Today’s Reading: 1 Corinthians 14
An article in a Detroit newspaper, titled “Remedy for a Prune Face,” said, “Ladies, do you want to stay young? Then join a church choir. Women who sing stay younger-looking. A singer’s cheek muscles are so well developed by exercise that her face will not wrinkle nearly as soon as a nonsinger!”
Singing makes you look good. And that’s biblical. Psalm 33:1 says, “Praise is becoming to the upright.” The Detroit newspaper article was confirming what the psalmist claimed: that you look good when you praise God.
So let me help our praise. In 1 Corinthians 14, our singing and praying are about to get expanded. Paul is going to show us how to take our singing and praying to a new level. Here it is: “What’s the solution? The answer is simple enough. Do both. I should be spiritually free and expressive as I pray, but I should also be thoughtful and mindful as I pray. I should sing with my spirit, and sing with my mind” (verse 15, MSG).
Here is how the Living Bible says it: “Well, then, what shall I do? I will do both. I will pray in unknown tongues and also in ordinary language that everyone understands. I will sing in unknown tongues and also in ordinary language so that I can understand the praise I am giving.”
It’s easy to get stuck in ordinary language. Paul tells us to go to another level—to pray and sing in the spirit. Is this Pentecostal? No, this is 1 Corinthians 14. Paul encourages us to sing and pray two ways—to pray with the spirit and pray with the mind. I believe the simple way of putting this is in English (the mind) and in tongues (with the spirit). Sometimes we sing what’s on the screen and sometimes we sing from what is filling our hearts. To sing in the spirit is to sing in tongues; we go off script.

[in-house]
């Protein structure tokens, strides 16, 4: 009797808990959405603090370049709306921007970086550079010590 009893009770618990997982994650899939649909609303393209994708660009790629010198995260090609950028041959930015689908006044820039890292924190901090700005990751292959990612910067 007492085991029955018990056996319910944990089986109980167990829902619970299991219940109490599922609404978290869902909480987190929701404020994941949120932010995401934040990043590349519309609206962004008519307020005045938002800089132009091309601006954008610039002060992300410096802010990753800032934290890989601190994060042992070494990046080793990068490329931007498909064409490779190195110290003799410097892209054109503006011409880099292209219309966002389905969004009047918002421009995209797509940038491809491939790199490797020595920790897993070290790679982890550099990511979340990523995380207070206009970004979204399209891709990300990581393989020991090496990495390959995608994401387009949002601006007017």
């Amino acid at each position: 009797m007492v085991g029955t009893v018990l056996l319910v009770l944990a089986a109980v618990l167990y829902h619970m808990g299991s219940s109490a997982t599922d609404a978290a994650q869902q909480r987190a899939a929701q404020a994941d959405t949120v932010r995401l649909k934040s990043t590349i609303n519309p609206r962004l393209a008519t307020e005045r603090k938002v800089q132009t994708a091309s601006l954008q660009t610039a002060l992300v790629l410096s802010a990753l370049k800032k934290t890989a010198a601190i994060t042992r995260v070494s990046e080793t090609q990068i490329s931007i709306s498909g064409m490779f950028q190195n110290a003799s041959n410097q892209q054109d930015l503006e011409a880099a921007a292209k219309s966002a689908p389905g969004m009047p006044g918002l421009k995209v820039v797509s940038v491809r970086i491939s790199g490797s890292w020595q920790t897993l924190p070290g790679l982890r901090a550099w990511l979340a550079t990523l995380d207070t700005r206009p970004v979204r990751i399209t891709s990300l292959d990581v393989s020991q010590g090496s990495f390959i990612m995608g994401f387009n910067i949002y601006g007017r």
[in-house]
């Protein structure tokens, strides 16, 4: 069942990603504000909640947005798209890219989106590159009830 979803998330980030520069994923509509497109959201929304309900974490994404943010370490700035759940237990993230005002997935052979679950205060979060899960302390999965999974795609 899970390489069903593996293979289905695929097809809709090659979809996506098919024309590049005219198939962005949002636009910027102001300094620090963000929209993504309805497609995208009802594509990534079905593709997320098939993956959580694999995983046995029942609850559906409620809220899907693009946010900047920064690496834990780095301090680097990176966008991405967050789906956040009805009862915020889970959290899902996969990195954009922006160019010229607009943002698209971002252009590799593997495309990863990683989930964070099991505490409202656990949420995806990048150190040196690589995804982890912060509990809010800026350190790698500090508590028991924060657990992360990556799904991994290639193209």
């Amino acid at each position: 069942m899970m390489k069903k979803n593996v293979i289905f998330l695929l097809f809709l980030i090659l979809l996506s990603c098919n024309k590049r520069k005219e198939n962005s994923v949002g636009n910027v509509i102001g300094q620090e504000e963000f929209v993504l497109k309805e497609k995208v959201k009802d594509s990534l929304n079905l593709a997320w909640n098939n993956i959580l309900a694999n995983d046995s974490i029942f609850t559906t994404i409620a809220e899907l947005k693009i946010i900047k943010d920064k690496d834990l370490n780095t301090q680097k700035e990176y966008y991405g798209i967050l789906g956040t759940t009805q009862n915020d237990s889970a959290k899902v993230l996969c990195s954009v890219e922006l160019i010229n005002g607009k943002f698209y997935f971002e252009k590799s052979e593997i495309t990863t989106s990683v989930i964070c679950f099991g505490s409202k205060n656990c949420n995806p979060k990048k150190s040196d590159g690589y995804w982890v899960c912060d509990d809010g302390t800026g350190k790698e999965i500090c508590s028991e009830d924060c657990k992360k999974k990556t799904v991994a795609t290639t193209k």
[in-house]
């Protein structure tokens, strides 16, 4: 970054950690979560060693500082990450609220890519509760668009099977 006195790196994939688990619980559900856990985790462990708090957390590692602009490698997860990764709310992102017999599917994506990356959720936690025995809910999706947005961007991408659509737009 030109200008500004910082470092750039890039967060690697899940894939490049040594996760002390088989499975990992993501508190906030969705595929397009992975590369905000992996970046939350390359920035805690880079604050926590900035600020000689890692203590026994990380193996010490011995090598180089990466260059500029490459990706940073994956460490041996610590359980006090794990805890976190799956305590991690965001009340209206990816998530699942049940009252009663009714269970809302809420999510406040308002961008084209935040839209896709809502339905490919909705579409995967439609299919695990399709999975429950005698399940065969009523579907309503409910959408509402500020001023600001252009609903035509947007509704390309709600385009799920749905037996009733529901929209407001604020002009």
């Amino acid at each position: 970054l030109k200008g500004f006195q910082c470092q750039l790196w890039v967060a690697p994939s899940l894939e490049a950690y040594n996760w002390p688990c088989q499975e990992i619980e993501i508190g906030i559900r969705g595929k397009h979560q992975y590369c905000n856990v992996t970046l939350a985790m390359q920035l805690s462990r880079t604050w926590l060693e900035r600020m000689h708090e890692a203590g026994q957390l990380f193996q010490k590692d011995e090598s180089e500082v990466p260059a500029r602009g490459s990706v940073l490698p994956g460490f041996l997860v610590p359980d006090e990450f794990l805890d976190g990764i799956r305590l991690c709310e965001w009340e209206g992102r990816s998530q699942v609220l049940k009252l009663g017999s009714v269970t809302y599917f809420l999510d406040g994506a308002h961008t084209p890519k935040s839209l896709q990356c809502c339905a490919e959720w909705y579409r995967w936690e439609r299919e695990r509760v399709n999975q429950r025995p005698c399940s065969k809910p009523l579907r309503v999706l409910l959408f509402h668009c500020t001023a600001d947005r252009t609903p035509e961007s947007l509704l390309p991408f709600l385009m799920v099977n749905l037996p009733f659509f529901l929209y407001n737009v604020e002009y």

Paul is saying the same about prayer. Sometimes it’s in English and sometimes in tongues. How do we know this “with the spirit” is tongues? Look at the next verse: “Otherwise if you bless in the spirit only, how will the one who fills the place of the ungifted say the “Amen” at your giving of thanks, since he does not know what you are saying?”
When you pray or sing in the spirit, as verse 16 tells us, people do not know what we are saying. Why? Because we are praying and singing to God. When we are praying and singing in the spirit, what is happening? It’s just a new level, a new way of saying, “Thank You.” As verse 17 shows us: “For you are giving thanks well enough.”
The story goes that Niccolo Paganini (1782–1840), an amazingly gifted violinist, willed his violin to the city of Genoa, Italy, on one condition: that no one would ever play it. What he failed to understand was that when the wood on the instrument was handled and used, the violin would wear only slightly. But unused, it would decay. Today Paganini’s lovely violin has become worm-eaten and useless.
We are given a gift by the Spirit to be used not simply to discuss the theological implications. Use it!
If the Bible gives me the option to expand my singing and praying to a new level, I’m all in. Mind is what I am comfortable with, but spirit and mind together give me another tool, another weapon, but also takes it out of my control and now under the control of the Spirit. This is important because this is something that is part of Paul’s life.
He tells us in verse 18: “I speak in tongues more than you all.”
Jackie Pullinger has made an enormous impact in Hong Kong. She is the author of Chasing the Dragon, in which she tells the story of how she went to the walled city of Kowloon in Hong Kong to minister to the Triad gang members. Because of who and where she was, Jackie says she committed herself to praying in the spirit every day for fifteen minutes—by the clock. After about six weeks of this, she found new power in her evangelism, and people were much more open to receiving Christ.
Remember, Paul is not giving you a denominational slant but a new level of singing and praying, which makes us more powerful.